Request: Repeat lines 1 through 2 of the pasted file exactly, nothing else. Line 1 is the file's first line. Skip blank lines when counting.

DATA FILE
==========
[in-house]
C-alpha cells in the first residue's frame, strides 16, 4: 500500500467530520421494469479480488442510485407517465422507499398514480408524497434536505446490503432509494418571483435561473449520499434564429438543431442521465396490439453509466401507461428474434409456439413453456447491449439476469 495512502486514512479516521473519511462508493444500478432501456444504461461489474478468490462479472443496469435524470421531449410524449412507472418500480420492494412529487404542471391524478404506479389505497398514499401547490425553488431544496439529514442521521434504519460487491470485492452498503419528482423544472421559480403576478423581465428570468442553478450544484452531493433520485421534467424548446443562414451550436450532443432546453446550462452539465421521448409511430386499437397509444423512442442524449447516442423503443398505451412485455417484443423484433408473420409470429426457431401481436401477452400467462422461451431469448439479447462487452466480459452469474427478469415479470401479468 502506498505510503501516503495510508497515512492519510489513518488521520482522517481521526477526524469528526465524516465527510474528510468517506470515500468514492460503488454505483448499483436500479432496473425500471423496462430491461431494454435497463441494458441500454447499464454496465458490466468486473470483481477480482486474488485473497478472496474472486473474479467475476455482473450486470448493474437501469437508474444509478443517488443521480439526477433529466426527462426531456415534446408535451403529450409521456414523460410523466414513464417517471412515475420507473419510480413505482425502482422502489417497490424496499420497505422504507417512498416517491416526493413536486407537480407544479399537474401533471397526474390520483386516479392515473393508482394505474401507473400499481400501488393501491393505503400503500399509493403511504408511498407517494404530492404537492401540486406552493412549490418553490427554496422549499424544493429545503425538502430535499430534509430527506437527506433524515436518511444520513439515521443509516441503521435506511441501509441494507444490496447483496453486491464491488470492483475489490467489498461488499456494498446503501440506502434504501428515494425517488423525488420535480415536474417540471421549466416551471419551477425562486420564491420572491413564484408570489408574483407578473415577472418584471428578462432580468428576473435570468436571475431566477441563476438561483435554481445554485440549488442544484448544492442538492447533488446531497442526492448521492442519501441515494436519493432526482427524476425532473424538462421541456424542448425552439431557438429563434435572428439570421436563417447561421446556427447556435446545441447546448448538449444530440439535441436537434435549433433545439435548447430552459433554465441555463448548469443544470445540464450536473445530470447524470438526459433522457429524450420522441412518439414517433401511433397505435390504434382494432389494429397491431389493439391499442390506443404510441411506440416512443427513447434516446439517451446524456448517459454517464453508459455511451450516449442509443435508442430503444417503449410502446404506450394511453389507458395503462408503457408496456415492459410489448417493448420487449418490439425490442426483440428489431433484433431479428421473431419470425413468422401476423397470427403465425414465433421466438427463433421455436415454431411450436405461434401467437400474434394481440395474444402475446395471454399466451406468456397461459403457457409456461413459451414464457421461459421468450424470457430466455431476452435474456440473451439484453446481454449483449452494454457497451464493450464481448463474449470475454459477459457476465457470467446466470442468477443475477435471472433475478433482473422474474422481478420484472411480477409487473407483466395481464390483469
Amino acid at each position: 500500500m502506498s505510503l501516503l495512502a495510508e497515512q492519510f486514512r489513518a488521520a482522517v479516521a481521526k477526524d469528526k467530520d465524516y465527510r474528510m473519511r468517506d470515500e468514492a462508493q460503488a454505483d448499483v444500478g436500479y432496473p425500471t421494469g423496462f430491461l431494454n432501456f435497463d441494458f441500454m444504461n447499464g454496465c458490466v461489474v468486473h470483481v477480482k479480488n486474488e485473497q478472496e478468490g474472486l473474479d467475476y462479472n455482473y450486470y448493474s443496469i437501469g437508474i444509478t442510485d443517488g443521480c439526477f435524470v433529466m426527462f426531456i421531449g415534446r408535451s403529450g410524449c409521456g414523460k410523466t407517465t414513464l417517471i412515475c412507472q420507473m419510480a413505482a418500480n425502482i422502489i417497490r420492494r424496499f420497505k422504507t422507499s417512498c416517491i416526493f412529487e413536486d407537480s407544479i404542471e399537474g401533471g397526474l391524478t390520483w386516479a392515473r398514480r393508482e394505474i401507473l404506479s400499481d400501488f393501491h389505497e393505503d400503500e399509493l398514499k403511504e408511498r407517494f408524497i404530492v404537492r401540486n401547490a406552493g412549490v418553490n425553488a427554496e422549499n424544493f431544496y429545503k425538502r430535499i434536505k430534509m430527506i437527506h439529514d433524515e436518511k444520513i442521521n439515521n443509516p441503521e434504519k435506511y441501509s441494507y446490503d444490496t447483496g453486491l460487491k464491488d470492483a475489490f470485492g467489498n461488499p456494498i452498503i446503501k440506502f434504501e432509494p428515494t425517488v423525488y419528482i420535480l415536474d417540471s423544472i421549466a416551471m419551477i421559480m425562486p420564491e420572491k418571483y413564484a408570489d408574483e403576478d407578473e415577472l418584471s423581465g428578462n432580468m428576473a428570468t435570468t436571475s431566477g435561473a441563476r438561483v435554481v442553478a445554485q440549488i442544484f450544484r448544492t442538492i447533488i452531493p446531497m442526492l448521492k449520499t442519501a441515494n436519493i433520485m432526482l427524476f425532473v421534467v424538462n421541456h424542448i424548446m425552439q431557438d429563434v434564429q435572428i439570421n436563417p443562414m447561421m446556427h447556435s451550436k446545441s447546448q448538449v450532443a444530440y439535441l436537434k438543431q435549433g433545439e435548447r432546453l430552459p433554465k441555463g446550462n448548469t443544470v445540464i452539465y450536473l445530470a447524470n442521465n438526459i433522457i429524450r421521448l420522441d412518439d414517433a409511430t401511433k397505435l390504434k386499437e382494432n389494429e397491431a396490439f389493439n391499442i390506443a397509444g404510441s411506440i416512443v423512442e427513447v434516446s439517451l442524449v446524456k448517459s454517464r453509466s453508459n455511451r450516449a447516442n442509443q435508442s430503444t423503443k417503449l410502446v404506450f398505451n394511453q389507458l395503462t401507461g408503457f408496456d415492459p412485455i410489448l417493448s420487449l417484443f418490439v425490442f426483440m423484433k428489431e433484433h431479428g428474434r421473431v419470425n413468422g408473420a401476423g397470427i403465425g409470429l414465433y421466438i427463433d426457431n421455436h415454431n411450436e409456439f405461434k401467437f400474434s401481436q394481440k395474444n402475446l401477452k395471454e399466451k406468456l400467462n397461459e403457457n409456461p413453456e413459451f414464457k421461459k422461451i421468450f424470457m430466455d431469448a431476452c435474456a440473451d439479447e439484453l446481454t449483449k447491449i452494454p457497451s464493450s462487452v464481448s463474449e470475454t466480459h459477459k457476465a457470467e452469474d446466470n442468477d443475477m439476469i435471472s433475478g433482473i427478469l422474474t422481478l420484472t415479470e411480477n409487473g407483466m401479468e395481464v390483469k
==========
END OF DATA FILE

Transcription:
[in-house]
C-alpha cells in the first residue's frame, strides 16, 4: 500500500467530520421494469479480488442510485407517465422507499398514480408524497434536505446490503432509494418571483435561473449520499434564429438543431442521465396490439453509466401507461428474434409456439413453456447491449439476469 495512502486514512479516521473519511462508493444500478432501456444504461461489474478468490462479472443496469435524470421531449410524449412507472418500480420492494412529487404542471391524478404506479389505497398514499401547490425553488431544496439529514442521521434504519460487491470485492452498503419528482423544472421559480403576478423581465428570468442553478450544484452531493433520485421534467424548446443562414451550436450532443432546453446550462452539465421521448409511430386499437397509444423512442442524449447516442423503443398505451412485455417484443423484433408473420409470429426457431401481436401477452400467462422461451431469448439479447462487452466480459452469474427478469415479470401479468 502506498505510503501516503495510508497515512492519510489513518488521520482522517481521526477526524469528526465524516465527510474528510468517506470515500468514492460503488454505483448499483436500479432496473425500471423496462430491461431494454435497463441494458441500454447499464454496465458490466468486473470483481477480482486474488485473497478472496474472486473474479467475476455482473450486470448493474437501469437508474444509478443517488443521480439526477433529466426527462426531456415534446408535451403529450409521456414523460410523466414513464417517471412515475420507473419510480413505482425502482422502489417497490424496499420497505422504507417512498416517491416526493413536486407537480407544479399537474401533471397526474390520483386516479392515473393508482394505474401507473400499481400501488393501491393505503400503500399509493403511504408511498407517494404530492404537492401540486406552493412549490418553490427554496422549499424544493429545503425538502430535499430534509430527506437527506433524515436518511444520513439515521443509516441503521435506511441501509441494507444490496447483496453486491464491488470492483475489490467489498461488499456494498446503501440506502434504501428515494425517488423525488420535480415536474417540471421549466416551471419551477425562486420564491420572491413564484408570489408574483407578473415577472418584471428578462432580468428576473435570468436571475431566477441563476438561483435554481445554485440549488442544484448544492442538492447533488446531497442526492448521492442519501441515494436519493432526482427524476425532473424538462421541456424542448425552439431557438429563434435572428439570421436563417447561421446556427447556435446545441447546448448538449444530440439535441436537434435549433433545439435548447430552459433554465441555463448548469443544470445540464450536473445530470447524470438526459433522457429524450420522441412518439414517433401511433397505435390504434382494432389494429397491431389493439391499442390506443404510441411506440416512443427513447434516446439517451446524456448517459454517464453508459455511451450516449442509443435508442430503444417503449410502446404506450394511453389507458395503462408503457408496456415492459410489448417493448420487449418490439425490442426483440428489431433484433431479428421473431419470425413468422401476423397470427403465425414465433421466438427463433421455436415454431411450436405461434401467437400474434394481440395474444402475446395471454399466451406468456397461459403457457409456461413459451414464457421461459421468450424470457430466455431476452435474456440473451439484453446481454449483449452494454457497451464493450464481448463474449470475454459477459457476465457470467446466470442468477443475477435471472433475478433482473422474474422481478420484472411480477409487473407483466395481464390483469